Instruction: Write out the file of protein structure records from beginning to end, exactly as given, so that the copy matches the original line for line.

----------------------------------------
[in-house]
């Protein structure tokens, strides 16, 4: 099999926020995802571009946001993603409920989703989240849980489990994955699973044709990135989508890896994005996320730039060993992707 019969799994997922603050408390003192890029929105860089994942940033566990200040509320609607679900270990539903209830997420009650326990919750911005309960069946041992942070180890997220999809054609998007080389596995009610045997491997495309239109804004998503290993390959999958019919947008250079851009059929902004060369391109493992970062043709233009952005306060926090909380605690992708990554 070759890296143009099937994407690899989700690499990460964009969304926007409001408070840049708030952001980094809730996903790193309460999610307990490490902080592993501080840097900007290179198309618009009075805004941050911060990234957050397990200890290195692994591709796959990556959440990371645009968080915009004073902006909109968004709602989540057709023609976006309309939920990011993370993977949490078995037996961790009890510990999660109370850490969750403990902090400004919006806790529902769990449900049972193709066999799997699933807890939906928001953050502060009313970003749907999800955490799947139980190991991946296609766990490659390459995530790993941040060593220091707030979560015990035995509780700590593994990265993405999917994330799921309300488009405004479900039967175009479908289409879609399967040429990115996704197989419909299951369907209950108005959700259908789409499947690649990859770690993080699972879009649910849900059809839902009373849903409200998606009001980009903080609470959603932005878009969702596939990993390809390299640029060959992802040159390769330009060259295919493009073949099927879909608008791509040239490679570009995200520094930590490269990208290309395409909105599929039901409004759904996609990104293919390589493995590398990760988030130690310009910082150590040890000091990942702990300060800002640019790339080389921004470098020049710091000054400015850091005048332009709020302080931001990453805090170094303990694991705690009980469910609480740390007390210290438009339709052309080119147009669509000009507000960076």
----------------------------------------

[in-house]
């Protein structure tokens, strides 16, 4: 099999926020995802571009946001993603409920989703989240849980489990994955699973044709990135989508890896994005996320730039060993992707 019969799994997922603050408390003192890029929105860089994942940033566990200040509320609607679900270990539903209830997420009650326990919750911005309960069946041992942070180890997220999809054609998007080389596995009610045997491997495309239109804004998503290993390959999958019919947008250079851009059929902004060369391109493992970062043709233009952005306060926090909380605690992708990554 070759890296143009099937994407690899989700690499990460964009969304926007409001408070840049708030952001980094809730996903790193309460999610307990490490902080592993501080840097900007290179198309618009009075805004941050911060990234957050397990200890290195692994591709796959990556959440990371645009968080915009004073902006909109968004709602989540057709023609976006309309939920990011993370993977949490078995037996961790009890510990999660109370850490969750403990902090400004919006806790529902769990449900049972193709066999799997699933807890939906928001953050502060009313970003749907999800955490799947139980190991991946296609766990490659390459995530790993941040060593220091707030979560015990035995509780700590593994990265993405999917994330799921309300488009405004479900039967175009479908289409879609399967040429990115996704197989419909299951369907209950108005959700259908789409499947690649990859770690993080699972879009649910849900059809839902009373849903409200998606009001980009903080609470959603932005878009969702596939990993390809390299640029060959992802040159390769330009060259295919493009073949099927879909608008791509040239490679570009995200520094930590490269990208290309395409909105599929039901409004759904996609990104293919390589493995590398990760988030130690310009910082150590040890000091990942702990300060800002640019790339080389921004470098020049710091000054400015850091005048332009709020302080931001990453805090170094303990694991705690009980469910609480740390007390210290438009339709052309080119147009669509000009507000960076």